That Strange Thing Called Writing, from Brian Doyle’s Talk in September

Notes From Brian Doyle’s Talk On Writing

Brian Doyle has pages and pages of books listed on Amazon, including Martin Marten, Mink River, Chicago, The Plover and more, and he needs no introduction from me. He introduces himself, educates, entertains, has us in stitches, has us almost in tears, reveals his feelings, his history and his stories, and then says he’s not a teacher and he doesn’t do seminars and workshops. If you missed this one, you missed a very special treat.

And at the end of his talk, he gave us some sourdough story starts. Why sourdough? Don’t think, write. Don’t think while writing. We’re storycatchers and our job is to catch the story. Take a line out for a walk, write, don’t plan the route across the keyboard, and see where it takes you.

Writing is a strange, awkward gift—a benign neurosis:

  • Teenagers might write for catharsis—what do I feel? Nobody feels like me… but
  • As adults we catch stories; it’s not about me; it’s about grace and substance and endurance and everyone else.
  • Every ending is a “now what?” not a “What about me?”

What’s the most important thing about writing? Learning what to leave out. Let the reader add the flesh. Don’t explain. Don’t plug all the plot holes. A story is a collaboration between reader and writer.

If we’re storycatchers, where do essays fit in? An essayist tells a story that’s big. A thousand books about 911 will tell you what happened. One story will place you there. Facts are small. News and information is small. Stories are big.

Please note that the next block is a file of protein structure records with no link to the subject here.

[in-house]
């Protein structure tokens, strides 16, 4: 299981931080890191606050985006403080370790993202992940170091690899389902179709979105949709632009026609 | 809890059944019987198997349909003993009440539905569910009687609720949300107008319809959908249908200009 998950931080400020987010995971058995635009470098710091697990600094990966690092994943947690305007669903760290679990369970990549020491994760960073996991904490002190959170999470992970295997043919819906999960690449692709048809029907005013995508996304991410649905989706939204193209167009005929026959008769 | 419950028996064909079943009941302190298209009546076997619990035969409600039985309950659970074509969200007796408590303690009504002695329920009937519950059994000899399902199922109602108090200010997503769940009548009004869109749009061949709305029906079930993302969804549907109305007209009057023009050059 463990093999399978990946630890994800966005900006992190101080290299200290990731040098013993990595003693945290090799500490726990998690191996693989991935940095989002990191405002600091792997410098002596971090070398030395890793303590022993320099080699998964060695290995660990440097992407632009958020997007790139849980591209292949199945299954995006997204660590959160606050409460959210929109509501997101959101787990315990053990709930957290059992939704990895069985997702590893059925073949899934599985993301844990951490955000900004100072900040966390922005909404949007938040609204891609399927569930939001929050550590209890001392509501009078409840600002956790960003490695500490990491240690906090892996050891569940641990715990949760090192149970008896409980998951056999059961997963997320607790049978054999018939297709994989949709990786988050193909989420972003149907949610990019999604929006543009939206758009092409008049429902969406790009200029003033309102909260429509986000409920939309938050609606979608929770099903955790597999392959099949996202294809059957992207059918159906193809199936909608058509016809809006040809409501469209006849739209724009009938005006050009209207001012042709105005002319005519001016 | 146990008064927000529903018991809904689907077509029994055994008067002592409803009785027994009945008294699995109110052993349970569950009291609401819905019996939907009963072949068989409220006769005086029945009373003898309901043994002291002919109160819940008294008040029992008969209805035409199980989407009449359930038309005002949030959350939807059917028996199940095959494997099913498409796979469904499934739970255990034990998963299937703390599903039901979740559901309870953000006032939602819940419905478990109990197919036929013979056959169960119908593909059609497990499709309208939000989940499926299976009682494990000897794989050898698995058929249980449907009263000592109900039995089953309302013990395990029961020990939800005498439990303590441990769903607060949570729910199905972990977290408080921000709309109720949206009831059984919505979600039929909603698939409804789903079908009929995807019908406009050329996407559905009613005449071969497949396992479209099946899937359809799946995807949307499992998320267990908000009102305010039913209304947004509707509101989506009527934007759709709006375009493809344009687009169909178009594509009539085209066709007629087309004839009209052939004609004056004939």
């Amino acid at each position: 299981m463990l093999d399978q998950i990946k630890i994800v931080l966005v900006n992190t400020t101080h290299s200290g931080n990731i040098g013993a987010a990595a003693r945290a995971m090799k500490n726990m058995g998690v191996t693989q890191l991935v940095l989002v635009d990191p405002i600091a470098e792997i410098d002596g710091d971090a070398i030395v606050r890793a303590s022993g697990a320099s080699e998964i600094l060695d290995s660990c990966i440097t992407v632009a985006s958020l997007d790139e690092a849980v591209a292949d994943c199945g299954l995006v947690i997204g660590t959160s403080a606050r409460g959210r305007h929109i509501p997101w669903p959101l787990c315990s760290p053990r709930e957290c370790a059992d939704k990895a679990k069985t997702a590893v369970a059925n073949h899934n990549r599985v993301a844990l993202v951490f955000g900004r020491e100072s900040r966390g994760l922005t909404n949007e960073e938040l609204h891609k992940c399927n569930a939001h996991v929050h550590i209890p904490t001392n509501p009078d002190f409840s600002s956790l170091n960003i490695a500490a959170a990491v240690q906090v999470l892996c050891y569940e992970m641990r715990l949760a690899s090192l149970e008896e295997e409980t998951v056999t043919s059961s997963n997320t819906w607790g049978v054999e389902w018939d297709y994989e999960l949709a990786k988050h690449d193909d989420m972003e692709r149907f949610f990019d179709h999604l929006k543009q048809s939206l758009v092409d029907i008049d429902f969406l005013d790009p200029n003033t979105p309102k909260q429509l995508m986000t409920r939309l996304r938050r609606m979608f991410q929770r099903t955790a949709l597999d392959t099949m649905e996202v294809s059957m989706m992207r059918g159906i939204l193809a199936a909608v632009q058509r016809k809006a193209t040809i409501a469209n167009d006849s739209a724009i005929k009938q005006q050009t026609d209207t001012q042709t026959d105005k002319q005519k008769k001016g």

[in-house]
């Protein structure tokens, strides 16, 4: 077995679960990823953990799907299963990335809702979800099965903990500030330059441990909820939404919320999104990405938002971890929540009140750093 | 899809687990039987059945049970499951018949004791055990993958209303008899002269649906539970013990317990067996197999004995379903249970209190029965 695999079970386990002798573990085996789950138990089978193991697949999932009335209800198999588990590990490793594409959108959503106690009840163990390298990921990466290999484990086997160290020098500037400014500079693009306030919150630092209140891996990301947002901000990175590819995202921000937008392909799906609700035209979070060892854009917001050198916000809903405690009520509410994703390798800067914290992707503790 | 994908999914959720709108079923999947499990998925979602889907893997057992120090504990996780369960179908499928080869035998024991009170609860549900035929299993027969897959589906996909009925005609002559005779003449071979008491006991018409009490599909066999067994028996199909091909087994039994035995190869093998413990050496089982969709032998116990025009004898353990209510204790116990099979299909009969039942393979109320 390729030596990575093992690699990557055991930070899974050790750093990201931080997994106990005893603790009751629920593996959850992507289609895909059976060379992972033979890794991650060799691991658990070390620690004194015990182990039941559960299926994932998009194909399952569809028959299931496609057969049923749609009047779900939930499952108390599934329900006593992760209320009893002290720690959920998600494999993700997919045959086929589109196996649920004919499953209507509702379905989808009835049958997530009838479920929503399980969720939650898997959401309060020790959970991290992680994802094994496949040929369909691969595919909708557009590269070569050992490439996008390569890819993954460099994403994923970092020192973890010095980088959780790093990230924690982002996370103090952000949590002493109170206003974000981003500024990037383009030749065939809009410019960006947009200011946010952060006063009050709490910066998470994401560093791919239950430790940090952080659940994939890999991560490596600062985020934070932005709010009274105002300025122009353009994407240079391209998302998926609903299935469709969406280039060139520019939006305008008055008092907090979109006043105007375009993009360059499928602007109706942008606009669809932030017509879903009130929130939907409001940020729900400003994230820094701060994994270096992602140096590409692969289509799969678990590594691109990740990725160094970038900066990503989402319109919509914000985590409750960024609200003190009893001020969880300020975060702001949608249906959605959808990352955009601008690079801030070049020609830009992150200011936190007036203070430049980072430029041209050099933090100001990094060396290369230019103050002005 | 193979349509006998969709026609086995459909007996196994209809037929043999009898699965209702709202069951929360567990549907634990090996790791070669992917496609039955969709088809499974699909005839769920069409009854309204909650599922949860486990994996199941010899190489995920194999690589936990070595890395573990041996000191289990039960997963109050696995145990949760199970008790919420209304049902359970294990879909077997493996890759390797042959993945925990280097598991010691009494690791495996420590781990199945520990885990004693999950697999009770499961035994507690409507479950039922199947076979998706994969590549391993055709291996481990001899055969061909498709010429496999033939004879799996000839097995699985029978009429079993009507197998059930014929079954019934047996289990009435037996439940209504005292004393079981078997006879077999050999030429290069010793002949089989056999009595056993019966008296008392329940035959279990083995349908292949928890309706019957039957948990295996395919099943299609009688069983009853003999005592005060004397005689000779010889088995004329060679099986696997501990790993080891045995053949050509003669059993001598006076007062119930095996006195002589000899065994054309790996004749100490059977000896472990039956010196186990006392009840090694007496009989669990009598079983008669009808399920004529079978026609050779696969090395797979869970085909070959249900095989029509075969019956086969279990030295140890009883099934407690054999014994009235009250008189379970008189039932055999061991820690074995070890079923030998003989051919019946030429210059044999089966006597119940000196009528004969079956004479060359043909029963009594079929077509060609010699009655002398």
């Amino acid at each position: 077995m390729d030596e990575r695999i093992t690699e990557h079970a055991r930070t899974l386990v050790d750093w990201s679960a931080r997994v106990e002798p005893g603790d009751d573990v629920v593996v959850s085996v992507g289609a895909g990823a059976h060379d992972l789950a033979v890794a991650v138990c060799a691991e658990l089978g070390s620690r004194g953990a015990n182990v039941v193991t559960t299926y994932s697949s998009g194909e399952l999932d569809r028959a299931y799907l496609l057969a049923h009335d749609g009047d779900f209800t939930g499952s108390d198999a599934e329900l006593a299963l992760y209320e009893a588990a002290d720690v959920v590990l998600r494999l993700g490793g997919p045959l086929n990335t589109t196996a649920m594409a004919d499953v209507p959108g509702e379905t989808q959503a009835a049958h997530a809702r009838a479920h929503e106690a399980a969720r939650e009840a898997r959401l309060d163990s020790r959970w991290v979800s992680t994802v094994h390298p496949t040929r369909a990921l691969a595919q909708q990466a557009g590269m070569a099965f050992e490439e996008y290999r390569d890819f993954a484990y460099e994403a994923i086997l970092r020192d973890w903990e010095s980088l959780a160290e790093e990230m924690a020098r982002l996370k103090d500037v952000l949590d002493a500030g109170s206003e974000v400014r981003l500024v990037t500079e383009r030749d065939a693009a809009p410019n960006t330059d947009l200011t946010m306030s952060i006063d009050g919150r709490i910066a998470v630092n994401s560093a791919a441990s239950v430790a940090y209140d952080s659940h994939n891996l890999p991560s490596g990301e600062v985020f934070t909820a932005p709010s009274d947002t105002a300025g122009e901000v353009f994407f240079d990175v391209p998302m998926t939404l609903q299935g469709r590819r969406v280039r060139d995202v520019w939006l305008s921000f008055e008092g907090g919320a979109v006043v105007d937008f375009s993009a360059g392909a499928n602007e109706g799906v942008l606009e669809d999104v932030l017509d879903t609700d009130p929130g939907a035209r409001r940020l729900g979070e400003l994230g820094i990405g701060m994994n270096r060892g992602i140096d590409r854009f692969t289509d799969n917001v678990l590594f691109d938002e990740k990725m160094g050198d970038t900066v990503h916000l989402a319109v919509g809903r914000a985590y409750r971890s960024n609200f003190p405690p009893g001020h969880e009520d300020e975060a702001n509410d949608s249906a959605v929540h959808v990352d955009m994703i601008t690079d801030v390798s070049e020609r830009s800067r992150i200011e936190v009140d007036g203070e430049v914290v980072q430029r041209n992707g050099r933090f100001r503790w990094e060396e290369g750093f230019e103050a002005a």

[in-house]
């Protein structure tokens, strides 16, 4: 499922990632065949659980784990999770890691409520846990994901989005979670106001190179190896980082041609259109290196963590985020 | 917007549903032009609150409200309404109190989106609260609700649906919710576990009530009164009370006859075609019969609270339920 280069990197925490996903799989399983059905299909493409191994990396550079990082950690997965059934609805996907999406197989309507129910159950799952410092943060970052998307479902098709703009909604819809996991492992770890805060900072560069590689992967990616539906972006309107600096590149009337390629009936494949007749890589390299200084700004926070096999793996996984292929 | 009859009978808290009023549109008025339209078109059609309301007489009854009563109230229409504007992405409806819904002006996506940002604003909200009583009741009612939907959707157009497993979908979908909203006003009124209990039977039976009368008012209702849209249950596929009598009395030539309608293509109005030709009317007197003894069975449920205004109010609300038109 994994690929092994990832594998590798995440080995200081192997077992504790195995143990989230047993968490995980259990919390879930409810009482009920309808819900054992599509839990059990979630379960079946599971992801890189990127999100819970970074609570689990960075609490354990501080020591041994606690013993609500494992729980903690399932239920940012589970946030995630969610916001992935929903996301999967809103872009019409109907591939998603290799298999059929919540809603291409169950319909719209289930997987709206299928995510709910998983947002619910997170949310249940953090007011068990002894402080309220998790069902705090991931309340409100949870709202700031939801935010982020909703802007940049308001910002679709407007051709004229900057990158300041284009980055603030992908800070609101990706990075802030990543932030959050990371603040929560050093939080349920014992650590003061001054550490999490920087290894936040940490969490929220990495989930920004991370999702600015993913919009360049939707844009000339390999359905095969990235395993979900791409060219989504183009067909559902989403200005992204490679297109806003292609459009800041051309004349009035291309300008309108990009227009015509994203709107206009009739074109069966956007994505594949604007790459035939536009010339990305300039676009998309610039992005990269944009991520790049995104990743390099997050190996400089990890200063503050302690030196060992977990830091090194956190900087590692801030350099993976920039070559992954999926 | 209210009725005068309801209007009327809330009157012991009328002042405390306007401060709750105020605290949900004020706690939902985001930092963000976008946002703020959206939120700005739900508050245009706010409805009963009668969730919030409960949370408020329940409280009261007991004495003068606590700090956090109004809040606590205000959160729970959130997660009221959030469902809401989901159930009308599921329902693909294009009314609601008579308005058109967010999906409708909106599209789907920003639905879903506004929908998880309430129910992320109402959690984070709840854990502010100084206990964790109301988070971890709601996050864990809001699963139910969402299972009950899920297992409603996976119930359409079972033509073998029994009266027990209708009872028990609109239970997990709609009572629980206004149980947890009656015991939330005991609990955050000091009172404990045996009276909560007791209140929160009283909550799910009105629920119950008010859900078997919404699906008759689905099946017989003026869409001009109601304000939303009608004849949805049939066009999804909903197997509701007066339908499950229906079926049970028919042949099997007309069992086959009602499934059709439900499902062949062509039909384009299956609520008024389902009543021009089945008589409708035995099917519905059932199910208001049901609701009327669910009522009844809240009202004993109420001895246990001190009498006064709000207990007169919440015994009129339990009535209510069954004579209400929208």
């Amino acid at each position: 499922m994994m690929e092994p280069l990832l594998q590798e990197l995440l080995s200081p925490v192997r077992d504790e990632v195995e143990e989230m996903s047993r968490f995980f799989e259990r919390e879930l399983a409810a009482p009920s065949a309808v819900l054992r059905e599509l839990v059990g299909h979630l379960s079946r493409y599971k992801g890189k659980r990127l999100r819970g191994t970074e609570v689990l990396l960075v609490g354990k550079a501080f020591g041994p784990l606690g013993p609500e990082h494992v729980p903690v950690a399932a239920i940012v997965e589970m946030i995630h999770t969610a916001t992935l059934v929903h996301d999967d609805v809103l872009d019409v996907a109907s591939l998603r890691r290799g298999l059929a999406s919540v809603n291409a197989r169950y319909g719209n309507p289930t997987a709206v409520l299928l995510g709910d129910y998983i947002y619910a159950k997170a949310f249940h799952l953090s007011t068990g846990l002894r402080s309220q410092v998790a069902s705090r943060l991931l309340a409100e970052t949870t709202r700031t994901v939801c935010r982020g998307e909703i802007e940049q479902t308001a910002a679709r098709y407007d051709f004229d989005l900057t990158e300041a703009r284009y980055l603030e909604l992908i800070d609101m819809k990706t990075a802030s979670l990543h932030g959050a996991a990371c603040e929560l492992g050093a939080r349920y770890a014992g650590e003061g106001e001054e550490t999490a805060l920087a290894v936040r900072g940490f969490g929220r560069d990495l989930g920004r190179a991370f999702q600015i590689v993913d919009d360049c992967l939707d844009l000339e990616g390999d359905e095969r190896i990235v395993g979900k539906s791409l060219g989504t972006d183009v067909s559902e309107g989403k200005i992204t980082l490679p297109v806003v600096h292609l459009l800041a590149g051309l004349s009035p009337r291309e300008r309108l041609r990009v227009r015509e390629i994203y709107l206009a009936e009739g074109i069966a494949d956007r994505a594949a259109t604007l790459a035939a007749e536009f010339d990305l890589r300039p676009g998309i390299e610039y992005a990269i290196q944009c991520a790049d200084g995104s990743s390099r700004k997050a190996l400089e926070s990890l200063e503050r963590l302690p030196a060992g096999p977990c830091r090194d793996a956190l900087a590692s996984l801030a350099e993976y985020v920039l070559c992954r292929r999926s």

Questions from kindergartners:

  • How do you write so small all those words fit on the page? Remember, stories are BIG.
  • Do you know all the crows? Maybe people aren’t the only ones with thoughts worth writing down.
  • Is that your nose? Broken. Even a nose can tell a story.

Questions from junior high:

  • Why do you write? To get the girls? Well, it’s certainly not to get rich.
  • How do you become a novelist? Have some teenagers. Then you’ll know you can’t tell your characters what to do.
  • How do you become a writer? Get a job. You’ll never live off your writing.
  • Have you ever seen a miracle? The miracle of birth. There are miracles all around us.

Advice to writers: But doesn’t advice always switch people off? Tell stories. Don’t advise.

  • Don’t think, write.
  • Take an idea for a walk. Let the characters choose their own way. Then keep writing. Don’t stop just because they’ve chosen a different path.
  • Have some teens. Then you’ll know how it feels not to control your characters.
  • Don’t take things for granted. Words don’t measure everything. More words don’t measure more. Writing takes you to a shivering country where reader and writer stand together, without words.
  • Story is not persuasive writing – advice switches people off.
  • Play with language. Story matters more than rules.
  • Leave clues. Leave mystery. Leave things out.

Advice for editing:

  • Leave off the cosmic ending. You don’t need to explain things or tie up all the loose ends.
  • Leave out the elusive poetry. Philological genius is not narrative story
  • Remove any sermonizing.
  • Reduce explanation.
  • Remove yourself – even if it’s a personal essay, it should apply to everyone else. “I saw…” is great, but make sure everyone else sees it too.
  • A story is more than pretty images, no matter how well described.
  • Kill your adverbs, but not your adjectives.
  • Story still matters more than rules, but be clear. Don’t confuse, clog or congest your reader.

Questions from adults:

  • What sort of writer are you? Don’t get trapped by form. You’re a writer, not a poet, not a novelist. You write, and you write wherever the writing takes you.
  • What sort of writing do you do? Just have fun! Write lists. Write bathroom rules for sons. Write… If you don’t enjoy it, why are you writing?
  • How do you write? Take an idea for a stroll (along the keyboard). Find out if it wants to be an essay. Stop thinking. Just write.
  • If you’re not defining it by genre, what is writing? It’s is how we communicate those things we have no words for – like “What is love?” “What is God?”
  • Which comes first—story, symbols, theme? Keep typing, follow the story, figure the rest out later.